The conversation concludes with a discussion on the importance of ongoing research, reporting vulnerabilities to developers, and finding solutions to improve the overall security of web applications. Listeners can expect to gain a deeper understanding of web security challenges and the ongoing efforts to address vulnerabilities and improve the security of the internet ahead of Pedro's and Marco's research presentation at Black Hat USA 2023.

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Episode Transcription

Please note that this transcript was created using AI technology and may contain inaccuracies or deviations from the original audio file. The transcript is provided for informational purposes only and should not be relied upon as a substitute for the original recording as errors may exist. At this time we provide it “as it is” and we hope it can be useful for our audience.


Sean Martin: Marco,  

Marco Ciappelli: Sean,  

Sean Martin: you're always waiting. Milk. Milk or milk or no milk.  

Marco Ciappelli: I knew you were gonna go with . We're eating Oreos.  

Sean Martin: We're eating Oreos and chocolate chip and oatmeal raisin. And I don't know, do you, do you dip in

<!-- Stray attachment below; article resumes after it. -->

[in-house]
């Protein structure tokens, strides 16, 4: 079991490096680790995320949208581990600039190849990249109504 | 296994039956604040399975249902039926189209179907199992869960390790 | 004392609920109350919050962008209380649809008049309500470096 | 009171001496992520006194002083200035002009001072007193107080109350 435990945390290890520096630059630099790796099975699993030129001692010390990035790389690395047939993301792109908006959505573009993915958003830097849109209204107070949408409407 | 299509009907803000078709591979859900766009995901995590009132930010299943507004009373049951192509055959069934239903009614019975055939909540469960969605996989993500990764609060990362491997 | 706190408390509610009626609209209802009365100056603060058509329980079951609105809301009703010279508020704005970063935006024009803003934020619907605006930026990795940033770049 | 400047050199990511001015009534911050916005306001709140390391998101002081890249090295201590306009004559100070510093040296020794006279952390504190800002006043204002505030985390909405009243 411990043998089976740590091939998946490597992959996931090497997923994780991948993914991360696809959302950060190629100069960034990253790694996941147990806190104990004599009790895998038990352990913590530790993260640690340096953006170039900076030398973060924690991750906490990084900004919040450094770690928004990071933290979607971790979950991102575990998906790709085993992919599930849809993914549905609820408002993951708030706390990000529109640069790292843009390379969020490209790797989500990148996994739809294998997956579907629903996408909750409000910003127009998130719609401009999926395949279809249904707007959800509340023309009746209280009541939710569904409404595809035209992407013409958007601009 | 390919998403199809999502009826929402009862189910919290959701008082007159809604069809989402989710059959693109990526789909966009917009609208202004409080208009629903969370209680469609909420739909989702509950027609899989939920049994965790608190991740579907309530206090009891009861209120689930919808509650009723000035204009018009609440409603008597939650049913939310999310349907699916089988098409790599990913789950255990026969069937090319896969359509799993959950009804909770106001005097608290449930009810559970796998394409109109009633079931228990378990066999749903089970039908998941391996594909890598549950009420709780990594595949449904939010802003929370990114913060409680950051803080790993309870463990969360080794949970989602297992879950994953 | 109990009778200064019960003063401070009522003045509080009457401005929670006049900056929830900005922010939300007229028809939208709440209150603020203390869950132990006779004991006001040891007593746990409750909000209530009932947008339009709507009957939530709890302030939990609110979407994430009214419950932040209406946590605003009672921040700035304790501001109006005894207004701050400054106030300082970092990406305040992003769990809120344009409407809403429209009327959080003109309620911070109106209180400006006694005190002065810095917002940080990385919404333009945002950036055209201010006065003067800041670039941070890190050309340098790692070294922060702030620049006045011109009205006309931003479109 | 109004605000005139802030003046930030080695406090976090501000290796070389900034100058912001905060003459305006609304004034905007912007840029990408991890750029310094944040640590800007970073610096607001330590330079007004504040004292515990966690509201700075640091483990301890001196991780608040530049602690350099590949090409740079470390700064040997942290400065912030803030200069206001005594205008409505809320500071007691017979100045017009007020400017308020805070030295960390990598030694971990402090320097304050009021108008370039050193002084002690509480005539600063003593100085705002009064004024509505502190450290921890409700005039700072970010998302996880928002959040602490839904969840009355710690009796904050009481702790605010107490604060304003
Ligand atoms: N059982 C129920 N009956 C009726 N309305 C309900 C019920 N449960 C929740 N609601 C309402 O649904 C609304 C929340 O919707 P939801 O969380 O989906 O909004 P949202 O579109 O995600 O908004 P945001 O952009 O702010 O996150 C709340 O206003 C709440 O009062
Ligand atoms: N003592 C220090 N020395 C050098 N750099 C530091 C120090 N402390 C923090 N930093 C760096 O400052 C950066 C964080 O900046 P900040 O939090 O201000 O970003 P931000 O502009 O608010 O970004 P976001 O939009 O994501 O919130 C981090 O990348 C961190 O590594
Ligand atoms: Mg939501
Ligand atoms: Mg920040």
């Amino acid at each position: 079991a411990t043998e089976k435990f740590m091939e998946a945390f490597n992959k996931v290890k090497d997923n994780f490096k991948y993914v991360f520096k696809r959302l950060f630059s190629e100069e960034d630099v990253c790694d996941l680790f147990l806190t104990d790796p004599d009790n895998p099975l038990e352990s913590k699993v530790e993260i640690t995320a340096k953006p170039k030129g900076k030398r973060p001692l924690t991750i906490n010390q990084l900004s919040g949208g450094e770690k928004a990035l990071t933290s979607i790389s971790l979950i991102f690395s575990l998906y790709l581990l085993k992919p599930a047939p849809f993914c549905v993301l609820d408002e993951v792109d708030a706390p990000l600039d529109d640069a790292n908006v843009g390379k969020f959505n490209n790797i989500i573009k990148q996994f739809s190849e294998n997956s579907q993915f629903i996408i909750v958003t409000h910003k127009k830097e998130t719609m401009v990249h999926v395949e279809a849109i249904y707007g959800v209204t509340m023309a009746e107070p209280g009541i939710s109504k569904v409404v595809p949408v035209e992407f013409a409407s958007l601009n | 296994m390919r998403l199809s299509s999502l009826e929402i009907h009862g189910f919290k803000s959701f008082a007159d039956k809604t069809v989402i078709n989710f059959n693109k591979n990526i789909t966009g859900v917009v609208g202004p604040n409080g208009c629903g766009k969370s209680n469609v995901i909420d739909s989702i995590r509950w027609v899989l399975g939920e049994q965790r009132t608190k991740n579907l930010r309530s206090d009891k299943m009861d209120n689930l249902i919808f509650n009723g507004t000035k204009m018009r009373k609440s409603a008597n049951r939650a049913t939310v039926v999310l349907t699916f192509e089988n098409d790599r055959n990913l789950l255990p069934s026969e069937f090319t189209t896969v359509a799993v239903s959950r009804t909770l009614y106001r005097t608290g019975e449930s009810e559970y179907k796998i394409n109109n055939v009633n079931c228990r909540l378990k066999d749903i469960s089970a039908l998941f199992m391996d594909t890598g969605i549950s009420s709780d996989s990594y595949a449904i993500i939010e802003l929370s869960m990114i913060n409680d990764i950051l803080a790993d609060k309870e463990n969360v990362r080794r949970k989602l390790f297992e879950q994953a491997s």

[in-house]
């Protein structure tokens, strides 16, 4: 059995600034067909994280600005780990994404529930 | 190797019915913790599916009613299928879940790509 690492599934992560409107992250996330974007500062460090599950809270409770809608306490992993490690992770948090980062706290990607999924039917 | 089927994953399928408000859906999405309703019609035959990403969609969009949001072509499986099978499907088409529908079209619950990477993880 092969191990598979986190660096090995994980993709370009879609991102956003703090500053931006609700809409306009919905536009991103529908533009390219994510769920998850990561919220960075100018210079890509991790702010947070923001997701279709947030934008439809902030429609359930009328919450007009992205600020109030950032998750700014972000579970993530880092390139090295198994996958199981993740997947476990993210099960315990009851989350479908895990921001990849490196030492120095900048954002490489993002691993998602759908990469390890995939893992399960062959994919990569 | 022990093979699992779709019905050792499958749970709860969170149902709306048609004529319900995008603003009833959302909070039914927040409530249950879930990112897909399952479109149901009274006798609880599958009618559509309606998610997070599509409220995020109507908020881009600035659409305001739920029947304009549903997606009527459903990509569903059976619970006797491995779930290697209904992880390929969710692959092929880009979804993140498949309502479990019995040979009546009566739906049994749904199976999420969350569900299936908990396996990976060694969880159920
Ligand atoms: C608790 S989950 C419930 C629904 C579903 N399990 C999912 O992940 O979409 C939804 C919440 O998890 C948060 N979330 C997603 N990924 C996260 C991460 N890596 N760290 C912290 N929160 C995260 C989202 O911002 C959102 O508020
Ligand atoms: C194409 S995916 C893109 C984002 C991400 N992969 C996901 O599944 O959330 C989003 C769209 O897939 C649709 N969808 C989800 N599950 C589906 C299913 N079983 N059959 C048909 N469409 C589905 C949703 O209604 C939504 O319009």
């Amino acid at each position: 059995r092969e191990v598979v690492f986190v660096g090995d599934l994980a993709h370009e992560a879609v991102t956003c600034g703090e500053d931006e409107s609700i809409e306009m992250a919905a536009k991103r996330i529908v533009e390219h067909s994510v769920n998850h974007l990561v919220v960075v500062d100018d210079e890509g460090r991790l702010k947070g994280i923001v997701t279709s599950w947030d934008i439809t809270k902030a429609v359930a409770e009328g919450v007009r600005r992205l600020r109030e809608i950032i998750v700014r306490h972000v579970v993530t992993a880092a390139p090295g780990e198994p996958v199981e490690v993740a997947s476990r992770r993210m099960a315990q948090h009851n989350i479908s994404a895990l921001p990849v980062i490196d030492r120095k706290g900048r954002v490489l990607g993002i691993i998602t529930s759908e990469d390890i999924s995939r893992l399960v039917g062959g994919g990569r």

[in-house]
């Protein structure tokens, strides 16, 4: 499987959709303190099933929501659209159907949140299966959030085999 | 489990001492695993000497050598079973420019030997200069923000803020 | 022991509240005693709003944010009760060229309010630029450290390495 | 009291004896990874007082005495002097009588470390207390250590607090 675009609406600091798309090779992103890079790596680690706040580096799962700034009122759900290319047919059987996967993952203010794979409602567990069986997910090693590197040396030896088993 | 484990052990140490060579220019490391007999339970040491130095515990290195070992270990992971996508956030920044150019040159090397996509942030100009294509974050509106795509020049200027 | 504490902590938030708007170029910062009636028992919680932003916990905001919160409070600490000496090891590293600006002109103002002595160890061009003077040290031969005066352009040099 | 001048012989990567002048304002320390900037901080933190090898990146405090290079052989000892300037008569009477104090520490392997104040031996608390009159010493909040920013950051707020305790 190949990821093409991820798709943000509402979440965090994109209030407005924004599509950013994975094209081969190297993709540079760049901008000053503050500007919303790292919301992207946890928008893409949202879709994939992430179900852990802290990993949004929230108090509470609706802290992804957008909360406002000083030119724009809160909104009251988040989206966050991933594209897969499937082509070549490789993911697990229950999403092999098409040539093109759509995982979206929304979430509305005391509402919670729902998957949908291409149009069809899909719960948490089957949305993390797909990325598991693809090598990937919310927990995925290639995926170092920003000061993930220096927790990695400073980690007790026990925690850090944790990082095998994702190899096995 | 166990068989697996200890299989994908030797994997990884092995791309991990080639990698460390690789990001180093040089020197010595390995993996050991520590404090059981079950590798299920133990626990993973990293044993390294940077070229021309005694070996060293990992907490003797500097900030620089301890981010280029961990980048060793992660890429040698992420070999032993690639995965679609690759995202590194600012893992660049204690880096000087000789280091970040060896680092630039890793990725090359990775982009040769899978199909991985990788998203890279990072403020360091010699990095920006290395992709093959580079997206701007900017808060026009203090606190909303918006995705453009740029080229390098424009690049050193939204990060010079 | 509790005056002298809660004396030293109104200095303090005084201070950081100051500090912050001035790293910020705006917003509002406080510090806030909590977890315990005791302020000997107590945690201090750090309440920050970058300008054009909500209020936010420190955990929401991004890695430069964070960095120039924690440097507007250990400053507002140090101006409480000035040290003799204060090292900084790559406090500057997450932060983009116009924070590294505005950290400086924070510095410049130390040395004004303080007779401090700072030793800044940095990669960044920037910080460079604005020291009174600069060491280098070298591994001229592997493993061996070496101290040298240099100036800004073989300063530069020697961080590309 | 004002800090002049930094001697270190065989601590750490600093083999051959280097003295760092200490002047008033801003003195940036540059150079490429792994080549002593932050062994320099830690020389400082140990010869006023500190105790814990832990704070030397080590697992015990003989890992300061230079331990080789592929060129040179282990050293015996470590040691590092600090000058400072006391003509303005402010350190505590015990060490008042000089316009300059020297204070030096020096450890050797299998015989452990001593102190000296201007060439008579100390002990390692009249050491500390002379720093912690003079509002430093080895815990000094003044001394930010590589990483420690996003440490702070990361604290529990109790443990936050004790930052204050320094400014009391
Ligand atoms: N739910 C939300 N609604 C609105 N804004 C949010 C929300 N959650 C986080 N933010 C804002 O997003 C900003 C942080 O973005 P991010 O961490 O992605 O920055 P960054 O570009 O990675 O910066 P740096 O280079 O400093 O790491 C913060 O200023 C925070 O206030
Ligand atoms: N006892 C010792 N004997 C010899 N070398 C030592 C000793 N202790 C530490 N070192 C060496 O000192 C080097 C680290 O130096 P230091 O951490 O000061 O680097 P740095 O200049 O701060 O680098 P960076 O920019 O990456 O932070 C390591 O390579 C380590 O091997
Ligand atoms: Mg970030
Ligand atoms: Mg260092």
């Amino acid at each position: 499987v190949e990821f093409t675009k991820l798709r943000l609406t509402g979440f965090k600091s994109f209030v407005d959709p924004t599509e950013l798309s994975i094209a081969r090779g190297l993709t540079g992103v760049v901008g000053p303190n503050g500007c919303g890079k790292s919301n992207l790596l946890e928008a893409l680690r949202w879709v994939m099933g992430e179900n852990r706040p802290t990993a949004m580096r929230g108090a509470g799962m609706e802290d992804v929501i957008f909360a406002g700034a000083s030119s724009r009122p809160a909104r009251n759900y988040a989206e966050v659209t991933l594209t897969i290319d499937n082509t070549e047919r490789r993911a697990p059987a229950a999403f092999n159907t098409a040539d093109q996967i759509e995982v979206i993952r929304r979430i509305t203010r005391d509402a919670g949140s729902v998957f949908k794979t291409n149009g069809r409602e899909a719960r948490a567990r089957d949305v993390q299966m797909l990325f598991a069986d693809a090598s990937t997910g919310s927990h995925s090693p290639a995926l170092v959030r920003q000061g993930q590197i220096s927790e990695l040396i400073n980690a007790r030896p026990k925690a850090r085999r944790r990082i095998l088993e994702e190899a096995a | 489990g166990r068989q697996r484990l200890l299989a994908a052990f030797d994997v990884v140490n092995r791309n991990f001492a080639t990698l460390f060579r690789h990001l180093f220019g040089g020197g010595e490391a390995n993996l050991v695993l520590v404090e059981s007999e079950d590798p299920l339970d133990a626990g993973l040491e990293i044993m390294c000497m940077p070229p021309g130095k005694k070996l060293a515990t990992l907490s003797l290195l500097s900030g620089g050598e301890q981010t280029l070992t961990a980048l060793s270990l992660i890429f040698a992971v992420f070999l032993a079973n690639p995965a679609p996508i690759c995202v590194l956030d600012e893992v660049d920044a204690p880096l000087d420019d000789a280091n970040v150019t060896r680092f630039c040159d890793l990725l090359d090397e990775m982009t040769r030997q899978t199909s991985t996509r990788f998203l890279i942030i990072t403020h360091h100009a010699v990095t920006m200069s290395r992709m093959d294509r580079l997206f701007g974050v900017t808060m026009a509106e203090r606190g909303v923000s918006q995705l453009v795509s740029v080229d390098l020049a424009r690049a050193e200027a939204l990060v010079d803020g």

Marco Ciappelli: How? How? How about some Cantuccini with Vin Santo? How about that? Let's make it Italian. 

Let's make, they're still cookies. So that's what we're talking about today.  

Sean Martin: That's right. They all shapes and sizes, uh, different, uh, Different pleasures from eating different, different cookies. Um, I don't know what, what analogy we can pull from that. But, uh, I don't know if you have a rotten cookie. But, uh, let's just say cookies drive the web these days. 

And I'm not going to pretend to, uh, to describe all the things that they do and why they're important and what risk they bring to the business. That's why we have Pedro and Marco to talk about this topic with us. So, uh. Cookies and the internet and compromises and they've done some research They're presenting that research at black hat and I'm thrilled to have them on as part of our chats on the road as they join Us from San Diego evidently. 

So Pedro Marco. Thanks for thanks for being on.  

Pedro Adão: Thank you. Thank you for the invitation  

Marco Ciappelli: Absolutely. And we were joking even before we started recording about the fact that you are literally going to be on the road. You are already on the road from Europe to San Diego in California. And then you're gonna go to to Black Hat and the all other things that happen in Las Vegas during Hacker Summer Camp.